The development of dermatitis in IL-1Ra-/- mice was completely absent in TNFa-deficient IL-1Ra-/- mice, indicating a crucial role for TNFa in disease pathogenesis. The importance of IL-1 and TNFa were also seen in contart hypersensitivity (CHS) reactions, in which antigen-specific CD4+ T cells play a central role. 2, 4, 6-trinitrochlorobenzene (TNCB)-induced CHS was suppressed in IL-1a/|3-/- and IL-1a-/-, but not IL-1|3-/-, mice, and these responses were augmented in IL-1Ra-/-mice, suggesting an important role for IL-1a in CHS responses (Nakae et al. 2001c, 2003b). We demonstrated that the IL-1 produced by APCs of the epidermis enhances the sensitization of allergen-specific T cells and induces inflammation via TNFa production during the elicitation phase (Nakae et al. 2003b). TNFa elicits inflammatory cell infiltration in the skin through the induction of CXCLIO.

TNFa production is increased in psoriatic lesional skin as compared to nonlesional and healthy skin (Ettehadi et al. 1994). Moreover, direct correlation between TNFa concentration either at the lesional skin or serum levels and the psoriasis area severity index scores has been reported (Bonifati et al. 1994). Thus, TNFa may also be involved in the development of psoriasis in humans (Fig. 7).

Blood vessel

Epiderm is

Dermis

Blood vessel

Epiderm is

Fig. 7. Pathogenesis of dermatitis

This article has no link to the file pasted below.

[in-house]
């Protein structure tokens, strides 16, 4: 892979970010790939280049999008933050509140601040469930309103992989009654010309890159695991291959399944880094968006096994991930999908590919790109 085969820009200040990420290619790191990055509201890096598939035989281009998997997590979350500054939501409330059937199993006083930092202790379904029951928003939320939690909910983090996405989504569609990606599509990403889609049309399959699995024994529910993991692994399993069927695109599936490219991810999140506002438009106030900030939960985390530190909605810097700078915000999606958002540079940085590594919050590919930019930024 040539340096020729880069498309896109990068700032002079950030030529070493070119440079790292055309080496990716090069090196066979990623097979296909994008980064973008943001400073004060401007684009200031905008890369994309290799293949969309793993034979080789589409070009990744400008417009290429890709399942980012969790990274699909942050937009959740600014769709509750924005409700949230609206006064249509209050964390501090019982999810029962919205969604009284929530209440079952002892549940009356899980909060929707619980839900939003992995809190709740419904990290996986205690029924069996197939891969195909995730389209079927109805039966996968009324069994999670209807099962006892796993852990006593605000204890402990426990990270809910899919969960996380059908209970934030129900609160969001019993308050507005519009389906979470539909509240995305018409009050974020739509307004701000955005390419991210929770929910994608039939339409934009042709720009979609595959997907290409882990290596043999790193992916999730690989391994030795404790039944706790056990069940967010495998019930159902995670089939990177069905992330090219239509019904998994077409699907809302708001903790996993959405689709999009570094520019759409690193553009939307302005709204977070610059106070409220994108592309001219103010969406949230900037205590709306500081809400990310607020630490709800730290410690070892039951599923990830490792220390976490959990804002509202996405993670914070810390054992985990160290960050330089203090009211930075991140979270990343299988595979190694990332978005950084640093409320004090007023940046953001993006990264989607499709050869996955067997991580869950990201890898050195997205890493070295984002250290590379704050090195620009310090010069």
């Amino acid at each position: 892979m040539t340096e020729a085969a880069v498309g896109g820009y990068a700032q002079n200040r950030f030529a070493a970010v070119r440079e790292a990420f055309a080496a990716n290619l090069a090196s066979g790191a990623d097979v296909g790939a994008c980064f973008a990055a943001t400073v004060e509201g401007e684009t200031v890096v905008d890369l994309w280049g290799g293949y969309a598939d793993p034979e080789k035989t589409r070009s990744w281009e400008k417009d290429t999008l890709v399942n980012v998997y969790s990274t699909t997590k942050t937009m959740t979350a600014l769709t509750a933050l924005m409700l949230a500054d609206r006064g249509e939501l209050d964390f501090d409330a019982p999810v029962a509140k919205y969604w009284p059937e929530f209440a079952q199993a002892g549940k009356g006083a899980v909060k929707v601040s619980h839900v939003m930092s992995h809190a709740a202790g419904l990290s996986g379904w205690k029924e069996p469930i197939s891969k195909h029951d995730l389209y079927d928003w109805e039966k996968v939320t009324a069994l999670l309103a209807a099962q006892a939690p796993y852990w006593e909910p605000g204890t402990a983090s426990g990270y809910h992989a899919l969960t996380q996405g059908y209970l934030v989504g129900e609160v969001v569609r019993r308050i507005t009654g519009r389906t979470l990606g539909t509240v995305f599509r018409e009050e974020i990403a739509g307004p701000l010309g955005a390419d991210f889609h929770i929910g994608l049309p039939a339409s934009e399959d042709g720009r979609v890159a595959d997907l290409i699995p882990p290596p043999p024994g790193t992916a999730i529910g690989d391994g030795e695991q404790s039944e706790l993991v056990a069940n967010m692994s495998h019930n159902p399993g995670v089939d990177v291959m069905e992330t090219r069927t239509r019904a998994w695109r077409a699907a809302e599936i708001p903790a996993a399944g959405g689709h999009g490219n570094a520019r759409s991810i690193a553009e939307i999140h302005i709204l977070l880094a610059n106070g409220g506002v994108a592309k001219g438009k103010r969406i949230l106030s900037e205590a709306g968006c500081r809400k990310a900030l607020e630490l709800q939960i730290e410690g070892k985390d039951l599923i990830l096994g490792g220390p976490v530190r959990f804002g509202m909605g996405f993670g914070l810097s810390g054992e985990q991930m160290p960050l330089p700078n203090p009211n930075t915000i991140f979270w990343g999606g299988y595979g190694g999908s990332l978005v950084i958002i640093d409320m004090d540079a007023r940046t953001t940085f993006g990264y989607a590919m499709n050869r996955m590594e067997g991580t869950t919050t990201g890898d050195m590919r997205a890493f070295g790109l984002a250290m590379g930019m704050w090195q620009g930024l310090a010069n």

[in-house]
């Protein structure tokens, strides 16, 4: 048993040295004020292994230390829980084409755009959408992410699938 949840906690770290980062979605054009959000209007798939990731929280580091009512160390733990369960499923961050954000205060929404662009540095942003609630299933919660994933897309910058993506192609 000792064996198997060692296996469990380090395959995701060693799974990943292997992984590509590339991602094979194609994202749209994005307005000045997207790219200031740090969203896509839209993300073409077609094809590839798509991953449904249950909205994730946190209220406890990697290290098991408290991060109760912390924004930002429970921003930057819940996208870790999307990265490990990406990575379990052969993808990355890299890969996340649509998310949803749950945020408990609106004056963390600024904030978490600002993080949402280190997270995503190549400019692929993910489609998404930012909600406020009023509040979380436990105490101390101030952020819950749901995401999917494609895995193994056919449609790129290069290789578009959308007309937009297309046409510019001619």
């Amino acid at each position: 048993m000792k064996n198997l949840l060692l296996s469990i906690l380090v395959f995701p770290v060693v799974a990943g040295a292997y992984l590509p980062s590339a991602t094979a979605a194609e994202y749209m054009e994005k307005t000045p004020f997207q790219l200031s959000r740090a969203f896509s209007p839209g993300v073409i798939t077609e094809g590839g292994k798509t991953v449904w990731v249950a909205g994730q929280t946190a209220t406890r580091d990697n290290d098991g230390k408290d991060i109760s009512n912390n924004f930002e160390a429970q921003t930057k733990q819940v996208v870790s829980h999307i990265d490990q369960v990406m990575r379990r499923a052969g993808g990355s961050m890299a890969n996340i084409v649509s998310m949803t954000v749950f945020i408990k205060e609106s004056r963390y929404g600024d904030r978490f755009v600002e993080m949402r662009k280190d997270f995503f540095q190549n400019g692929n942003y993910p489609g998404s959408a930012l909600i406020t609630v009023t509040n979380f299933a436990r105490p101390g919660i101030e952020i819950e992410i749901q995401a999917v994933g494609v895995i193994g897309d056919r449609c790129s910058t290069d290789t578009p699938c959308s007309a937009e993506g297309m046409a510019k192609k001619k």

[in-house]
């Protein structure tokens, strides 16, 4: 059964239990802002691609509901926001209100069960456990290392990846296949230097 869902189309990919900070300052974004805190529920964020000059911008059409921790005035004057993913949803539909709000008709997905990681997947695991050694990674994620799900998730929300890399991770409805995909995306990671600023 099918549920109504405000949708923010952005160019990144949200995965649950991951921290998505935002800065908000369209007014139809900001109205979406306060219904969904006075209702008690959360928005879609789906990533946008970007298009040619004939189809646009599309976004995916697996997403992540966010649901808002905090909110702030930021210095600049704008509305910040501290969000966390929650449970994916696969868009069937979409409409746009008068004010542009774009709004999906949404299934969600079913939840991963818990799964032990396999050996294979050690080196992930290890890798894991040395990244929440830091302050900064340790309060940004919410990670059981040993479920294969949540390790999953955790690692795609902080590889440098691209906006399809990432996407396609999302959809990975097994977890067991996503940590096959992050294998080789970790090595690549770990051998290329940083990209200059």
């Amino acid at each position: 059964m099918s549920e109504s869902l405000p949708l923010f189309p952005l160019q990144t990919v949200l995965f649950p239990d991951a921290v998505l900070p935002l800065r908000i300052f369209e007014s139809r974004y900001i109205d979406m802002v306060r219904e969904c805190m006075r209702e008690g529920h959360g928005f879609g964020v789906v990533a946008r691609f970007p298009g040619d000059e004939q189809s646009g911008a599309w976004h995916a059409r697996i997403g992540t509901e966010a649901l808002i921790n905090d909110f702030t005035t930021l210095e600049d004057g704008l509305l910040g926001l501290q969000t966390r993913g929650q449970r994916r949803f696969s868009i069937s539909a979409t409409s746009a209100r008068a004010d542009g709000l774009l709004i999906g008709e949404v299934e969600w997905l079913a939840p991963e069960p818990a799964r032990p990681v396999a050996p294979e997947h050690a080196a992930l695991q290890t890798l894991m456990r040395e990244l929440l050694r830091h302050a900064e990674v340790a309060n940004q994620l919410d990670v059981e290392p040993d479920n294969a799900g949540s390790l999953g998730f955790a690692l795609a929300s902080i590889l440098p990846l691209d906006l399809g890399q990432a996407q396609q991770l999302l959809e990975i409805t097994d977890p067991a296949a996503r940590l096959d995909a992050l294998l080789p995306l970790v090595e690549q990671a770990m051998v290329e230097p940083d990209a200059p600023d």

In human psoriasis, the importance of an acquired immune response is suggested, because linkage association with MHC class I is observed (Elder et al. 1994), the dermis and the epidermis are heavily infiltrated by CD4+ T cells (Baker and Fry 1992), cyclosporin A efficiently suppresses psoriasis (Griffiths et al. 1989), and depletion of CD25+ T cells ameliorates the disease (Gottlieb et al. 1995). Furthermore, it was shown that injection of prepsoriatic skin engrafted onto scid/scid mice with CD4+ T cells induces psoriasis (Nickoloff and Wrone-Smith 1999). However, so far, no conclusive evidence has been presented for the involvement of autoimmunity in this disease. On the other hand, it has been argued that keratinocytes of psoriatics suffer from an intrinsic abnormality in the regulation of their activation by cytokines, which trigger proliferation and migration, and stimulated keratinocytes may act as initiators of an inflammatory process by means of the secretion of various cytokines able to induce the expression of cell adhesion molecules and the recruitment of inflammatory cells (Bonifati and Ameglio 1999; Shepherd et al. 2004). Our observations suggest that keratinocyte-derived pathogenesis rather than an autoimmune mechanism is involved in the development of dermatitis in IL-1Ra-/- mice. Since the infiltration of inflammatory cells is not prominent at the beginning of the disease and gradually increases, immune mechanisms may be involved at the later phase.